A culture war strategy I can’t co-sign: a reply to Kevin DeYoung

In a recent article for TGC, Kevin DeYoung has argued for a new strategy toward the culture wars; namely, have as many children as you can. Much as I love TGC, and I appreciate Kevin DeYoung and his writing, I couldn’t help but feel this article so badly missed the mark. Here, I want to explain why.

Before I do, let me point you to this excellent twitter thread by my friend Dan James. Dan outlines some of the issues he saw with the article. His main concern was how some of the phrasing was, at best, insensitive towards large swathes of the church, particularly those who are single and others who have struggled with infertility. I share Dan’s views in his thread and so I won’t comment on those issues in this post because he has done it excellently already. I highlight this to say, here are some other solid reasons beyond what is written here.

Let me order my concerns this way:

The theological problems

My biggest concerns with the article are theological. The thrust of article appears to be, if we just all had more children, and we catechised them well, we would probably win the culture wars. Flood the world with little Christians and the culture will be ours! It is, if I may say so, a uniquely Presbyterian argument.

There is a reason why many Presbyterians push hard for big families. Their theology encourages them to believe that all their children belong to the covenant and therefore, by virtue of their believing parents, stand in grace toward God. I recall one such minister preaching a sermon – intending to comfort parents – in which he averred that their children who had wandered away from God and denounced the Christian faith still, on some level, did belong because they were children of the covenant. If you really believe that sort of thing, Kevin’s article makes perfect sense. All your kids will be in the covenant so you can flood the world with Christian children in reality. Likewise, that same theology often pushes many toward a postmillennial view of the end times. Not only can we flood the world with Christian children and win the culture war, but we can also usher in the eschaton by doing so. The two things go hand in hand.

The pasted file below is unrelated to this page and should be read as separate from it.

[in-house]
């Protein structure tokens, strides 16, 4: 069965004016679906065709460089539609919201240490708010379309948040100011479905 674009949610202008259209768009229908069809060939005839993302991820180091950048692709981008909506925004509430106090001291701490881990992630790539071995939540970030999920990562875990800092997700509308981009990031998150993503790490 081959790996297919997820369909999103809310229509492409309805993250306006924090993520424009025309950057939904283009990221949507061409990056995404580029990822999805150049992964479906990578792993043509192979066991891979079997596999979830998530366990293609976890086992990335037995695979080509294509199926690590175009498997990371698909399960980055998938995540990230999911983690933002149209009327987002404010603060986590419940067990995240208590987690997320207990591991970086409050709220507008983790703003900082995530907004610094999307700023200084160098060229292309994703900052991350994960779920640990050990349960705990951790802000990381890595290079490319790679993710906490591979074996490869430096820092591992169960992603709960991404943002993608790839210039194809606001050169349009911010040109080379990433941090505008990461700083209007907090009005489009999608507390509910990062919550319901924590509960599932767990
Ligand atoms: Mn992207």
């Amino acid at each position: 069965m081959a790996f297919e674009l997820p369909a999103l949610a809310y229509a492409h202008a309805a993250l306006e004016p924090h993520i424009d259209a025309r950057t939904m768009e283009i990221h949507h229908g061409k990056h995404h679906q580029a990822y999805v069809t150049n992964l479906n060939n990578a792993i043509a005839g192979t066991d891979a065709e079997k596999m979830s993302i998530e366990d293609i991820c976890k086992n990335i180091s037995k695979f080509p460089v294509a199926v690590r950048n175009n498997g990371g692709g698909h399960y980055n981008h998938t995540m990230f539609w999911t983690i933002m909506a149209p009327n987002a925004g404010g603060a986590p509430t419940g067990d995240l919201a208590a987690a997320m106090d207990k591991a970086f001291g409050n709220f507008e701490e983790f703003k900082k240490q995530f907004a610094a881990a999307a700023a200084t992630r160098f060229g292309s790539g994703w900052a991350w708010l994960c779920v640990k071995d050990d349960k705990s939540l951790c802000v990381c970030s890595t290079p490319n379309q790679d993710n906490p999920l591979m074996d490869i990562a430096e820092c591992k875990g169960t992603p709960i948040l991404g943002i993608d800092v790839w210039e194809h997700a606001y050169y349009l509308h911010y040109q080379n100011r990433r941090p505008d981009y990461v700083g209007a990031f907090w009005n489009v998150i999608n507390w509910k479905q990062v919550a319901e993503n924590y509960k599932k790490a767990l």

It was interesting that Kevin’s article noted, ‘I understand that being a good parent does not guarantee believing children… We have to allow for God to work in mysterious ways that we would not have planned.’ The inference here appears to be that the Lord will typically lead your covenant children to belief if you catechise them well enough.

But my Particular Baptist theology pushes me away from those views. I don’t believe our children are born into the covenant; they need the gospel before they need geeing up to fight the culture wars. Nor can we guarantee the children we have will become believers, no matter how well we catechise them. I acknowledge our children are more likely to become believers if we bring them up in the fear and admonition of the Lord, but we all know there is no straight line here. If there is no direct correlation, it feels a theologically flawed approach to attempt to win the culture wars this way. Similarly, because I believe we are in the millennium now, and will be until Christ returns, I don’t believe my children need to win the culture wars for us, or to flood the world with Christians, in order to usher in the kingdom. The kingdom is here and we hope and pray (and, yes, catechise) our children so that they too may be a part of it in time. It is the gospel that will transform people’s lives, and then the culture, not our children per se.

The gender problem

Leaving aside the theological issues, I (and, more importantly, my wife) clocked a gender problem. This one doesn’t so much invalidate the argument of itself, but as my wife said, ‘it’s all very well a bloke insisting we all have more kids, they’re not the ones who will have to have them!’ Hard to disagree. That comment is also coming from a place of having had two incredibly difficult pregnancies.